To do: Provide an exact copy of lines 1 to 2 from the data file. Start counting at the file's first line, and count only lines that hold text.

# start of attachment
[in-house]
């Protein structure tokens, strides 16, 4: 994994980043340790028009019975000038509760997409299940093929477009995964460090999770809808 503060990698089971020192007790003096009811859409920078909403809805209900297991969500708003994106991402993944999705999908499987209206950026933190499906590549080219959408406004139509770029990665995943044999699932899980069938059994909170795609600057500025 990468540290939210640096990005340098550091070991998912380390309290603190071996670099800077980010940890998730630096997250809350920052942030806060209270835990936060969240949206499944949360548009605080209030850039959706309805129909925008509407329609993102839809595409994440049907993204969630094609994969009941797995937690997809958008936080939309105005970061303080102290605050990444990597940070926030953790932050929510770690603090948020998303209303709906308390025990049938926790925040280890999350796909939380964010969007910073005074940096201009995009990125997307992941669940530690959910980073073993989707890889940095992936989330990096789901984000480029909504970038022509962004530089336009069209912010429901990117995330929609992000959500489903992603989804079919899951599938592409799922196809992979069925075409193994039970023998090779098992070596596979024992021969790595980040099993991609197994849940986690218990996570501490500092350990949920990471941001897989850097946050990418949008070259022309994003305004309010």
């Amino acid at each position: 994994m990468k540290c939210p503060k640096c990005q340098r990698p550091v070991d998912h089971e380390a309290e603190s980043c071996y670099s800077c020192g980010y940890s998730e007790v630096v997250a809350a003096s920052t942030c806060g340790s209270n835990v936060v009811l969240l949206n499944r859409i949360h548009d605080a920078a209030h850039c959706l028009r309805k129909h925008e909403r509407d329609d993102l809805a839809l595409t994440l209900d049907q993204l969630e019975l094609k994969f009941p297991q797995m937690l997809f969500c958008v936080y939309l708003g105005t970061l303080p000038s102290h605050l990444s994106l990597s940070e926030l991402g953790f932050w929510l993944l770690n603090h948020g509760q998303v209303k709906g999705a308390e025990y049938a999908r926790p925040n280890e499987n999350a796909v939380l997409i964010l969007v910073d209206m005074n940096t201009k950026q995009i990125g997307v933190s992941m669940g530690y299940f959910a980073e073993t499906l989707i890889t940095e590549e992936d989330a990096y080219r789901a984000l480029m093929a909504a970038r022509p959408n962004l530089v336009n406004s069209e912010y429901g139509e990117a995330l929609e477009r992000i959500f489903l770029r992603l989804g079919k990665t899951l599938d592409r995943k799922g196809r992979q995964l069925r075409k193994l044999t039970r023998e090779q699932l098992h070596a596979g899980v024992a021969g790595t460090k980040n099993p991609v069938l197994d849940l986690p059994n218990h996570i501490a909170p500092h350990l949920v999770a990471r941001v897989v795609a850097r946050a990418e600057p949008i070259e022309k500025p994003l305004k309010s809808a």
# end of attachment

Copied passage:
[in-house]
């Protein structure tokens, strides 16, 4: 994994980043340790028009019975000038509760997409299940093929477009995964460090999770809808 503060990698089971020192007790003096009811859409920078909403809805209900297991969500708003994106991402993944999705999908499987209206950026933190499906590549080219959408406004139509770029990665995943044999699932899980069938059994909170795609600057500025 990468540290939210640096990005340098550091070991998912380390309290603190071996670099800077980010940890998730630096997250809350920052942030806060209270835990936060969240949206499944949360548009605080209030850039959706309805129909925008509407329609993102839809595409994440049907993204969630094609994969009941797995937690997809958008936080939309105005970061303080102290605050990444990597940070926030953790932050929510770690603090948020998303209303709906308390025990049938926790925040280890999350796909939380964010969007910073005074940096201009995009990125997307992941669940530690959910980073073993989707890889940095992936989330990096789901984000480029909504970038022509962004530089336009069209912010429901990117995330929609992000959500489903992603989804079919899951599938592409799922196809992979069925075409193994039970023998090779098992070596596979024992021969790595980040099993991609197994849940986690218990996570501490500092350990949920990471941001897989850097946050990418949008070259022309994003305004309010």